Various implementations of the subject matter described herein may be realized in digital electronic circuitry, integrated circuitry, specially designed ASICs (application specific integrated circuits), computer hardware, firmware, software, and/or combinations thereof. These various implementations may include implementation in one or more computer programs that are executable and/or interpretable on a programmable system including at least one programmable processor, which may be special or general purpose, coupled to receive data and instructions from, and to transmit data and instructions to, a storage system, at least one input device, and at least one output device.
These computer programs (also known as programs, software, software applications or code) include machine instructions for a programmable processor, and may be implemented in a high-level procedural and/or object-oriented programming language, and/or in assembly/machine language. As used herein, the term “machine-readable medium” refers to any computer program product, apparatus and/or device (e.g., magnetic discs, optical disks, memory, Programmable Logic Devices (PLDs)) used to provide machine instructions and/or data to a programmable processor, including a machine-readable medium that receives machine instructions as a machine-readable signal. The term “machine-readable signal” refers to any signal used to provide machine instructions and/or data to a programmable processor.
To provide for interaction with a user, the subject matter described herein may be implemented on a computer having a display device (e.g., a CRT (cathode ray tube) or LCD (liquid crystal display) monitor) for displaying information to the user and a keyboard and a pointing device (e.g., a mouse or a trackball) by which the user may provide input to the computer. Other kinds of devices may be used to provide for interaction with a user as well; for example, feedback provided to the user may be any form of sensory feedback (e.g., visual feedback, auditory feedback, or tactile feedback); and input from the user may be received in any form, including acoustic, speech, or tactile input.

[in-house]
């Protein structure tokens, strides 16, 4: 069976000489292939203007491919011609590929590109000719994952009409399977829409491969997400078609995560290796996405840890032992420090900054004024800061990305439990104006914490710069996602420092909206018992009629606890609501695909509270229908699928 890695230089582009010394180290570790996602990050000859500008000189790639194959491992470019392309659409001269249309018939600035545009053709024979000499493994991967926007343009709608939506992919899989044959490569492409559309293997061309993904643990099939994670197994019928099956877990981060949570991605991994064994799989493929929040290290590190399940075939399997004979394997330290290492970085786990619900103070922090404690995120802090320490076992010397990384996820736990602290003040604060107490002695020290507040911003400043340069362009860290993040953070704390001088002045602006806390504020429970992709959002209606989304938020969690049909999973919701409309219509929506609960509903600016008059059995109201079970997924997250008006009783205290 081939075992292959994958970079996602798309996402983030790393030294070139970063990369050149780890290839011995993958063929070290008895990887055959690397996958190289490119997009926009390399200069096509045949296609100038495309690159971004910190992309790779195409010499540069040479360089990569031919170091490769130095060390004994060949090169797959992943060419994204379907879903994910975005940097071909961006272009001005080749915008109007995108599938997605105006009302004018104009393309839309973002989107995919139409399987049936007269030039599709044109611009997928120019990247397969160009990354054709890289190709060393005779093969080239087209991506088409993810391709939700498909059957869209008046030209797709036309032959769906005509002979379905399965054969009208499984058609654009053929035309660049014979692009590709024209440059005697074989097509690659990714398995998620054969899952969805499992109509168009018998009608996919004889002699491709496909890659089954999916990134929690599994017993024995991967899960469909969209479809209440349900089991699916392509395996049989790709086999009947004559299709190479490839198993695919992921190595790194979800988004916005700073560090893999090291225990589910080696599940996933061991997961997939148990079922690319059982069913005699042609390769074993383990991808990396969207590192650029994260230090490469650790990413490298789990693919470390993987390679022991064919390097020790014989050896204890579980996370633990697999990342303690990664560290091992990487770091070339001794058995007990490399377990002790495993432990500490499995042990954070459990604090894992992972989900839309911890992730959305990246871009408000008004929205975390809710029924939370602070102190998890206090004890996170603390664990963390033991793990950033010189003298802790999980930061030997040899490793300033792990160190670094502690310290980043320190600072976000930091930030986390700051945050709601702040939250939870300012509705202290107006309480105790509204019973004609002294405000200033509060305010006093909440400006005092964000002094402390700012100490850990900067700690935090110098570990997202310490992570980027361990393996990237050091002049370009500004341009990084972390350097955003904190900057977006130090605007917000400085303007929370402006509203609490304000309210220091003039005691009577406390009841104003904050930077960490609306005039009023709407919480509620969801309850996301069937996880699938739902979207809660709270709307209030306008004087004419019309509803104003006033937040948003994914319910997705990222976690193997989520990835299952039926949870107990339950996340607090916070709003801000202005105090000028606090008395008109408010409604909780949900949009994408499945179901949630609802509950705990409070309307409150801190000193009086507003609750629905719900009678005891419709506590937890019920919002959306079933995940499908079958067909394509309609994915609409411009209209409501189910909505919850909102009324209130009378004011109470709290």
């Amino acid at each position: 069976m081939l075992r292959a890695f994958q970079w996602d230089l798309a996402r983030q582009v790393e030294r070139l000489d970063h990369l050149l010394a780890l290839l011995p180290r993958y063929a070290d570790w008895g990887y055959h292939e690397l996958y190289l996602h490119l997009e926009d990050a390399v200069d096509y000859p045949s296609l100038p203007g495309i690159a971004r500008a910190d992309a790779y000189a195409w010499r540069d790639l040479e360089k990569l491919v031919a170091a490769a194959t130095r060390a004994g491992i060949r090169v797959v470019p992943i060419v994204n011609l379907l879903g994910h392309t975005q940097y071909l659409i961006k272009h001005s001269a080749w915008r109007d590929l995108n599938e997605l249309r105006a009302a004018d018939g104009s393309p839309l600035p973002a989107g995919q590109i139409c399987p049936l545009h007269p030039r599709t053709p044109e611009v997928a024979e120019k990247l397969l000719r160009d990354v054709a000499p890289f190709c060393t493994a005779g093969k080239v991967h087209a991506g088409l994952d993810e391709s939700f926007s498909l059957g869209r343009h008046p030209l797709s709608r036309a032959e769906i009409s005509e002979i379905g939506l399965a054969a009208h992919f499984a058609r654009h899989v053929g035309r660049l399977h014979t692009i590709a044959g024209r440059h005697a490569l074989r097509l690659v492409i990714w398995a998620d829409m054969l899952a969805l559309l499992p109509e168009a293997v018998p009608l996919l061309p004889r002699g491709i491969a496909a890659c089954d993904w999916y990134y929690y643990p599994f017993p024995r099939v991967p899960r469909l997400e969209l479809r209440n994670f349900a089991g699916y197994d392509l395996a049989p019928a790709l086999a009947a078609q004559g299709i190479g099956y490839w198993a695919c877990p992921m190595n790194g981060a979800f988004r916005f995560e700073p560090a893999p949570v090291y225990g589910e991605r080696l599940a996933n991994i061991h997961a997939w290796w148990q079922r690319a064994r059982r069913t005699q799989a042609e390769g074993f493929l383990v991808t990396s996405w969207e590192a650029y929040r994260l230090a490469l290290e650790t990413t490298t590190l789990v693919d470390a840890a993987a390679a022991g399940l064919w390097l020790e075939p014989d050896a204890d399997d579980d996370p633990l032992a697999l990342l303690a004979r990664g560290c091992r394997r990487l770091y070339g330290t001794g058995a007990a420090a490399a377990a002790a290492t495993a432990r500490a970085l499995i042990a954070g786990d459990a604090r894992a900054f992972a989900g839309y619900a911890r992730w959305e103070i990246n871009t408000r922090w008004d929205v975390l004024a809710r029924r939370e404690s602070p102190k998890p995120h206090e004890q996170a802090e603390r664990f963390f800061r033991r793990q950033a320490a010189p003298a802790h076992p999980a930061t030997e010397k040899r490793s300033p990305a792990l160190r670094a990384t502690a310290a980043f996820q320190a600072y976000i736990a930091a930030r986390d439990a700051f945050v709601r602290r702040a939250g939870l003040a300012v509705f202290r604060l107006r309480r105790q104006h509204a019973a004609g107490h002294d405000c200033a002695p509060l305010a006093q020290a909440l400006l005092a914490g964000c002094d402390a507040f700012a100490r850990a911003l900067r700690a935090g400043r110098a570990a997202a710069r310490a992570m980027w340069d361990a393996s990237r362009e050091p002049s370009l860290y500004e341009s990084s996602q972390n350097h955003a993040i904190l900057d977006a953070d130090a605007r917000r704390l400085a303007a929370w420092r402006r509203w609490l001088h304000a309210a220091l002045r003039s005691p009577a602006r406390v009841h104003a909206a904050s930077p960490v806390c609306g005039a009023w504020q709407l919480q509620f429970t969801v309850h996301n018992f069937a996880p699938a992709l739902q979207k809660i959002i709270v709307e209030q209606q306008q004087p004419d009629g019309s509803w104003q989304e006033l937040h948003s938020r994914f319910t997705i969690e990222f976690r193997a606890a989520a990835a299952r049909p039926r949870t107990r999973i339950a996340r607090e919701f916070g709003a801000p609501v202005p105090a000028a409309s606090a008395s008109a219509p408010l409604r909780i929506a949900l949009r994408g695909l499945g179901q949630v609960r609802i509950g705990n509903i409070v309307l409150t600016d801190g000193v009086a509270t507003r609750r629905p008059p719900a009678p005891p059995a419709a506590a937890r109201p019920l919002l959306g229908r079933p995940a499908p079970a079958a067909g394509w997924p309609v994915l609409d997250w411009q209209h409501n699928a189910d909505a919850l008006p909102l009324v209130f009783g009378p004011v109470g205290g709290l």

The subject matter described herein may be implemented in a computing system that includes a back-end component (e.g., as a data server), or that includes a middleware component (e.g., an application server), or that includes a front-end component (e.g., a client computer having a graphical user interface or a Web browser through which a user may interact with an implementation of the subject matter described herein), or any combination of such back-end, middleware, or front-end components. The components of the system may be interconnected by any form or medium of digital data communication (e.g., a communication network). Examples of communication networks include a local area network (“LAN”), a wide area network (“WAN”), and the Internet.
The computing system may include clients and servers. A client and server are generally remote from each other and typically interact through a communication network. The relationship of client and server arises by virtue of computer programs running on the respective computers and having a client-server relationship to each other.